Chanukah Candles Shed Light on Mideast Conflict

It will not be easy lighting Chanukah candles this year.  Like all Jews, I grew up hearing the story of the brave young freedom fighters, the Maccabees, who miraculously freed their homeland from the tyrant, Antiochus Epiphanes, and his army of foreign occupiers. I learned that today's Israeli soldiers, like the Maccabees, were fighting for Jewish survival.

Now the descendants of the Maccabees are the occupiers. They use tanks and helicopter gunships against Palestinian youngsters, who see themselves fighting to free their homeland. As I light the candles, I will think about how many ways the story of the past can be told, and how each telling casts a different light on the tragic conflicts of the present.

The Chanukah story that Jewish children (and adults) hear is only half true. The other half is the story of elite Jewish leaders who invited Antiochus Epiphanes' troops into Jerusalem.  Those leaders saw political and personal profit in turning Jerusalem into a Greek city-state. And they saw no reason not to.  For well over a century, Jewish assimilationists had been touting the virtues of "going Greek." The Maccabees who opposed them fought for cultural as well as political independence.

Today many Palestinians fear that Yassir Arafat and the Palestinian Authority are playing the same role as the Jerusalem elite of long ago. Israel's former prime minister, Benjamin Netanyahu, said it clearly:  when Arafat signed the Oslo Agreements, he was agreeing to be Israel's "subcontractor," to suppress the radical Palestinian nationalists. Israel's mantra-like calls for Arafat to "end the violence" are demands that he play his designated subservient role. If he succeeds, he gets to rule his own country, under the tutelage of the former occupier.   There are many Palestinians determined to prevent this cozy arrangement. Like the Maccabees, they see themselves fighting a cultural civil war against radical assimilationists.

Israel also faces the seed of a cultural civil war within its own borders, this time between Orthodox and non-Orthodox Jews.  The Orthodox resist inroads from Reform and Conservative groups, headquartered in the United States. So the Israeli rift spills over into Jewish life here. Most U.S. Jews find the Orthodox too intolerant, too alien from the ways of modernity. If they understood the full history behind Chanukah, many would see the Maccabees as forerunners of Orthodoxy and side with the assimilationists.

Can Israel's prime minister, Ehud Barak, and his advisers ignore this growing conflict, as they plan their daily responses to Palestinian rock-throwers? Surely they know that nothing brings people together like a common enemy. But in the United States, the "rally round the flag" effect has been limited.  Jewish organizations defend Israel publicly. But the passion  from ordinary Jews is missing. Instead, there is an eerie quiet.  This past Yom Kippur, I published a column, distributed throughout my state of Colorado, calling on U.S. Jews to repent for Israel's killing and U.S. Jews' deafening silence. I expected a storm of protest. I got only more deafening silence.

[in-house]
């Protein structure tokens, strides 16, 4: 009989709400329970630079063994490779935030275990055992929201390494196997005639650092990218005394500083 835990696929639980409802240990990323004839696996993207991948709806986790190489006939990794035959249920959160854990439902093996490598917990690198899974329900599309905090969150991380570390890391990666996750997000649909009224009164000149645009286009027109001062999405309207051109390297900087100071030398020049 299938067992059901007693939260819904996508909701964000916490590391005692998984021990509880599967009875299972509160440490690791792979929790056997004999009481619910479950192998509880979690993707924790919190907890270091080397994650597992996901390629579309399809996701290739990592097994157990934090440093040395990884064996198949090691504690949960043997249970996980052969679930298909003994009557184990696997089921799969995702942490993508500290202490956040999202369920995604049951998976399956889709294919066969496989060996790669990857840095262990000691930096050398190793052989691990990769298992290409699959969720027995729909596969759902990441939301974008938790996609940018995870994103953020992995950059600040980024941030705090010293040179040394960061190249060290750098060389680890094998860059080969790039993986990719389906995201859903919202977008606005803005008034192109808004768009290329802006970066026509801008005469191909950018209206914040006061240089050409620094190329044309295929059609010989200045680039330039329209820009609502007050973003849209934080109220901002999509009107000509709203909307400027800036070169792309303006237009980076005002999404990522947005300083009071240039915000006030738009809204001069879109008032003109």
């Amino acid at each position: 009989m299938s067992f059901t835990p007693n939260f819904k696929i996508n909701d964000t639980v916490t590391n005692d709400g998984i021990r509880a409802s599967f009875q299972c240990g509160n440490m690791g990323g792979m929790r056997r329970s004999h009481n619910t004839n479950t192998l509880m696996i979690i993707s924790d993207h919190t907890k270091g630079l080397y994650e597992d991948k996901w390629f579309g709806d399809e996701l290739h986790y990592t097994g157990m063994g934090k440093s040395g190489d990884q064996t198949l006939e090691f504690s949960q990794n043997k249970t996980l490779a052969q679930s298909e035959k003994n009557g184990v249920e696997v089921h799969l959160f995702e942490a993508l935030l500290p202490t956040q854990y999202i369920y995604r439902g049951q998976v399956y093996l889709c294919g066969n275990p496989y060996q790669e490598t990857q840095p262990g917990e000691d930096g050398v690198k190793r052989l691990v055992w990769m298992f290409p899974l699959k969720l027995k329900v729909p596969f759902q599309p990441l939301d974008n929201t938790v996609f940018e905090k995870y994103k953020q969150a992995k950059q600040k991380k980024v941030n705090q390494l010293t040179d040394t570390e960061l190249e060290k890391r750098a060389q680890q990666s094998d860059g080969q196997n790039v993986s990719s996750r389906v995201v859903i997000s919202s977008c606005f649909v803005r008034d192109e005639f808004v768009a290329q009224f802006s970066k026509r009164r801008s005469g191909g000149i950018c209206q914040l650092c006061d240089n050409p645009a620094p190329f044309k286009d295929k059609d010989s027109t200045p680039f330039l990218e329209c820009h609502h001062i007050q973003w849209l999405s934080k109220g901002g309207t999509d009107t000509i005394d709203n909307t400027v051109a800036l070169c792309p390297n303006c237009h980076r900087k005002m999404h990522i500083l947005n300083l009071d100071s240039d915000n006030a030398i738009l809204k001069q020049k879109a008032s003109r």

There must have been plenty of silent Jews back in the Maccabees' day, too, Jews who did not take sides. Because they were silent, they left no historical record. Perhaps they saw the scales pretty evenly balanced in the cultural civil war, with right and wrong on both sides.

Many U.S. Jews today face a similar quandary. They have no devout religious motives for supporting Israeli policies. They worry about the growing power of Orthodoxy in Israel. Even more, they worry about moral right and wrong. They know that there can be no moral equivalency between the occupier and the occupied, that centuries of oppression cannot justify turning the tables.  Once you gain power, you shoulder new moral obligations. You cannot erase that by retelling the half-truth story of Chanukah, as if Israeli Jews were still an oppressed minority.

The old tale of a tiny people fighting for its life is starting to wear thin. Four of ten U.S. Jews already support Palestinian sovereignty over East Jerusalem, if it will bring real peace. That number is bound to grow as the toll of dead Palestinian youth grows. Already, some Jews light the candles, not to celebrate Jewish power, but to celebrate the rights of  oppressed people everywhere who resist oppression.

But the habit of stifling doubts and supporting Israeli policies dies hard. We have been told, practically from birth, that today's Israeli soldiers carry on the brave tradition of the Maccabees. The candles, the presents and the pride are all mixed together in some beyond-the-rational part of our brain. When facts collide with feelings, it is not surprising that so many of us simply stay silent. But as the death toll mounts, that silence, like lighting the candles, will surely not be easy.

Ira Chernus is a professor of religious studies at the University of Colorado at Boulder and a writer for History News Service.